Michael Arthur BLENKINSOP MM


BLENKINSOP, Michael Arthur

Service Number: 6379
Enlisted: 6 February 1915
Last Rank: Corporal
Last Unit: 6th Infantry Brigade Train
Born: Newcastle-on-Tyne, Northumberland, England, 13 March 1879
Home Town: Busselton, Western Australia
Schooling: North Eastern County School, Barnard Castle, Co Durham, England
Occupation: Butcher
Died: Illness, Belgium, 26 January 1919, aged 39 years
Cemetery: Charleroi Communal Cemetery
Row R, Grave 20,
Memorials: Australian War Memorial Roll of Honour, Busselton St Mary's Anglican Church Honour Roll, Busselton War Memorial
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World War 1 Service

6 Feb 1915: Enlisted AIF WW1, Private
22 May 1915: Involvement Private, SN 6379, 6th Infantry Brigade Train
22 May 1915: Embarked Private, SN 6379, 6th Infantry Brigade Train, HMAT Afric, Melbourne
22 Aug 1915: Honoured Military Medal, The August Offensive - Lone Pine, Suvla Bay, Sari Bair, The Nek and Hill 60 - Gallipoli, Awarded the Military Medal for Gallantry during attack on Hill 60 Gallipoli 22 August 1915.
26 Jan 1919: Involvement Corporal, SN 6379

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Biography contributed by Joy Dalgleish

Cpl Michael Arthur Blenkinsop was the son of WilliamRobert and Jessie Blenkinsop, of 36, Coquet Terrace North Horton, Newcastle-on-Tyne, Northumberland. England. He had spent 10 years in the USA ranching and railway constructing before coming to Australia at age 31. His attestment record states he was married but he gave his brother LM Blenkinsop of Busselton WA as his NOK.  He was Awarded the Military Medal for Gallantry during attack on Hill 60 Gallipoli 22 August 1915, later promoted to Corporal (Cpl) he died of bronchitis (Spanish Flu) on 26th January 1919. Standing 152.4cm — or five foot nothing in the old language Michael was the shortest West Australian to die on the Western Front in 1919.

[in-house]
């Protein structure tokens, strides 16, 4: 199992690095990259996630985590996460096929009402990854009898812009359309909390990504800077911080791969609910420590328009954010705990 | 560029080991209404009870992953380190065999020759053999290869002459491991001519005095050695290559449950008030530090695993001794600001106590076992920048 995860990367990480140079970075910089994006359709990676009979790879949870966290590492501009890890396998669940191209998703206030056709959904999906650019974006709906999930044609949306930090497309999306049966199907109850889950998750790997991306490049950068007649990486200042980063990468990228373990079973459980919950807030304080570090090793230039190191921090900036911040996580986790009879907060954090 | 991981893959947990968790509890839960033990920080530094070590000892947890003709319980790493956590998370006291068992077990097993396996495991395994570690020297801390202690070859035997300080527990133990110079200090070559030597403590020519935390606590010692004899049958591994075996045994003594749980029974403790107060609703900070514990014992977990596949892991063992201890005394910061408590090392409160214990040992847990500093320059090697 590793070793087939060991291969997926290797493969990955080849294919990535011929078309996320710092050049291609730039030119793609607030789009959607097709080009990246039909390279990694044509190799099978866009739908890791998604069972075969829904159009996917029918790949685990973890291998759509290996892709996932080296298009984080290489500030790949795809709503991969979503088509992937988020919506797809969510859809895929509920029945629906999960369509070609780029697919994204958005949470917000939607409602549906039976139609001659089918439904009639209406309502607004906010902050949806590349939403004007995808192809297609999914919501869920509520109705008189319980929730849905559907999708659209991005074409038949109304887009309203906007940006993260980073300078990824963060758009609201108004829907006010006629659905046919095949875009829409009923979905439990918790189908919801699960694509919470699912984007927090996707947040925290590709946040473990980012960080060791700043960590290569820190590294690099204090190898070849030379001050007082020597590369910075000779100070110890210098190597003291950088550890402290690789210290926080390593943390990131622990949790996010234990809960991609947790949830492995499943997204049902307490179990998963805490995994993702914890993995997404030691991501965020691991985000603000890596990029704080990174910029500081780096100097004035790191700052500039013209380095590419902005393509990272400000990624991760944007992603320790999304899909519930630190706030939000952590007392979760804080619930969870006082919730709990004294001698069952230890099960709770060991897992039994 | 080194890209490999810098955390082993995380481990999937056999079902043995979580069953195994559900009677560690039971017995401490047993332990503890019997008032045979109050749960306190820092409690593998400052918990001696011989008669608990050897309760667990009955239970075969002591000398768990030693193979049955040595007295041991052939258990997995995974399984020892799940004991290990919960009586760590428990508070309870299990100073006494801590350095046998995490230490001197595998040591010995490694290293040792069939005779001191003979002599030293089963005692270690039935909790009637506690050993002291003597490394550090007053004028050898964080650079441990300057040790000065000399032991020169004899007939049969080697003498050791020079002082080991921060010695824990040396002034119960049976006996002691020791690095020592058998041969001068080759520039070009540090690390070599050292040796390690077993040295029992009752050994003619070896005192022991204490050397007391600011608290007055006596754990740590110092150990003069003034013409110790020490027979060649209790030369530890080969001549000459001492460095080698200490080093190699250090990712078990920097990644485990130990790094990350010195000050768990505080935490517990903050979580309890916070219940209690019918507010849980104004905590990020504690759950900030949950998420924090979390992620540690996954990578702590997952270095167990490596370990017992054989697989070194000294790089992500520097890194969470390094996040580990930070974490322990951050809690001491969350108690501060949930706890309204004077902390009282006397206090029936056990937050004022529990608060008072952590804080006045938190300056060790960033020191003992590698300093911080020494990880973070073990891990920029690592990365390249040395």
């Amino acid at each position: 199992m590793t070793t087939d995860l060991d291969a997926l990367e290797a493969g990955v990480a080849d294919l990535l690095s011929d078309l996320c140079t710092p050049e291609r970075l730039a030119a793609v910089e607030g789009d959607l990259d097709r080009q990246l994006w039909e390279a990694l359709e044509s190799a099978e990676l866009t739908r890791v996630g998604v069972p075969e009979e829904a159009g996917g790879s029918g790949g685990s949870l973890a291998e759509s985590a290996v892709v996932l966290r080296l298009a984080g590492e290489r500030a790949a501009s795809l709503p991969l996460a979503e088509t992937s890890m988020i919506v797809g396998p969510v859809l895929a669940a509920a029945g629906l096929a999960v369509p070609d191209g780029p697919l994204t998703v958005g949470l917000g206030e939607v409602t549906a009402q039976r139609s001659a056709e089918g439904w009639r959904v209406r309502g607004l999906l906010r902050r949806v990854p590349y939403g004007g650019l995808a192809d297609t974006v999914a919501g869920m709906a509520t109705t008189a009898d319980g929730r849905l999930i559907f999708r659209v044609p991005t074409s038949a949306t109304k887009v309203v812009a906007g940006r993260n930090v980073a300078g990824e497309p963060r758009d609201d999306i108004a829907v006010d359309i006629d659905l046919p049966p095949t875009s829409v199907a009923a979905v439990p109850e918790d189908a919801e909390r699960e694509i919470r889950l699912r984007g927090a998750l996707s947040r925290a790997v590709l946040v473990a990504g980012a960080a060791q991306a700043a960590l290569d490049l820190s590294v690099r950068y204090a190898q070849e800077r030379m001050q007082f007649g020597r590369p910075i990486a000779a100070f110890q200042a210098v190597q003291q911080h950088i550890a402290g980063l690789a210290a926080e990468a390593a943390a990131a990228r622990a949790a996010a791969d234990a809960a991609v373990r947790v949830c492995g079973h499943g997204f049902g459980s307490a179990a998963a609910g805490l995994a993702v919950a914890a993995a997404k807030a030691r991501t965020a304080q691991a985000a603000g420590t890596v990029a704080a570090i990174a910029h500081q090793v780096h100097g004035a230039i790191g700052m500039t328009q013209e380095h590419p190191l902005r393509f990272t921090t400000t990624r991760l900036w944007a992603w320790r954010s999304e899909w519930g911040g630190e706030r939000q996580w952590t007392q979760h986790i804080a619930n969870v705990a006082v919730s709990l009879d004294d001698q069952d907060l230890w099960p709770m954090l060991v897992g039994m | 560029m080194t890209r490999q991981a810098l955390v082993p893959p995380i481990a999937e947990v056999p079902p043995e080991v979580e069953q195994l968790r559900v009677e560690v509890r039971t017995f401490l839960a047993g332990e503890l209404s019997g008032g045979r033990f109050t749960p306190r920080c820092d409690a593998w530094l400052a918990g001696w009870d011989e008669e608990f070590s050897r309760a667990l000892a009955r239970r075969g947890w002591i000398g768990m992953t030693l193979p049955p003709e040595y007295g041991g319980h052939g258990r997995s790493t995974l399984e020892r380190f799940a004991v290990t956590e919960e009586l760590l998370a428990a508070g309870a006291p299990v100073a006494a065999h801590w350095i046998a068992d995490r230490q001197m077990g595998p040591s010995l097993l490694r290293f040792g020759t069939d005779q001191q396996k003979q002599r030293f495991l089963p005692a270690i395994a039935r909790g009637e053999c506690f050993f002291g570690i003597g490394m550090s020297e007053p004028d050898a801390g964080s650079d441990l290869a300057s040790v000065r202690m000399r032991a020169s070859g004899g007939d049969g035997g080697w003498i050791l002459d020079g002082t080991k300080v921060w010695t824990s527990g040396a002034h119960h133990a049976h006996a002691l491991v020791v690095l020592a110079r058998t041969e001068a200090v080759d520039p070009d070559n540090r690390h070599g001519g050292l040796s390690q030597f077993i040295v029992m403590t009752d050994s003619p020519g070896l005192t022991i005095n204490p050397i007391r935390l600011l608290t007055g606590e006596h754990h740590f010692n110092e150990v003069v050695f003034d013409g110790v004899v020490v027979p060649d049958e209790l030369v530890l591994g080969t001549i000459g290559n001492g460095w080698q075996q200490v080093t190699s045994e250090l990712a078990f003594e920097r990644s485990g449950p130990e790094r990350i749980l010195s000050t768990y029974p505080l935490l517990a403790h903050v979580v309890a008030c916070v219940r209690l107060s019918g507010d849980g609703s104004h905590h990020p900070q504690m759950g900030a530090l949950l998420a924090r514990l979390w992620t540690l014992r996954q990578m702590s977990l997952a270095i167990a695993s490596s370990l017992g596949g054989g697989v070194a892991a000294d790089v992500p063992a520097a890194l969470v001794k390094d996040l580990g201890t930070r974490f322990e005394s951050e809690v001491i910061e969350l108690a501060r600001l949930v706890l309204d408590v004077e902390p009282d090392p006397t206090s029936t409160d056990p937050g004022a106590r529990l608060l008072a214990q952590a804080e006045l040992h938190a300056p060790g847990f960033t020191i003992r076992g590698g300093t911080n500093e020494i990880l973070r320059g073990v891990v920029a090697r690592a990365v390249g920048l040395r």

At 9.45am on 2 September 1915, the troopship Southland, en route to Gallipoli, was torpedoed by the German submarine UB-14, some 30 nautical miles off the Greek island of Lemnos. A second torpedo narrowly missed. Somewhere during all this activity, it is believed that Busselton’s Pte Blenkinsop first distinguished himself and his actions became known to his superior officers. Fortunately, other vessels were able to assist with the rescue and it was later determined that the Southland was capable of limping back to Lemnos with a skeleton crew of volunteers. He was allocated to the 16th Company, Army Service Corps, and embarked for Egypt aboard the HMAT A19 Afric on 22 May 1915.Blenkinsop and the other torpedo survivors eventually made safe passage to Gallipoli and he was plunged into the vital work of helping keep the campaign supplied, often under fire Blenkinsop was awarded the Military Medal for his “devotion to duty” on Gallipoli and we might speculate that his actions aboard the Southland also contributed to that award. Strictly-speaking the MM is only given for bravery in battle on land. The award was later gazetted on 19 April 1917 and did state that Pte Blenkinsop was also “present on HT Southland” when torpedoed. Blenkinsop later served on the Western Front and reached the rank of corporal. He survived the war but did not survive the illnesses that were rife in the unhealthy trenches. He died from bronchitis on 26 January 1919 in Charleroi, Belgium. Michael is buried in Charleroi Communal Cemetery in Belgium and remembered with honour on the Busselton Cenotaph.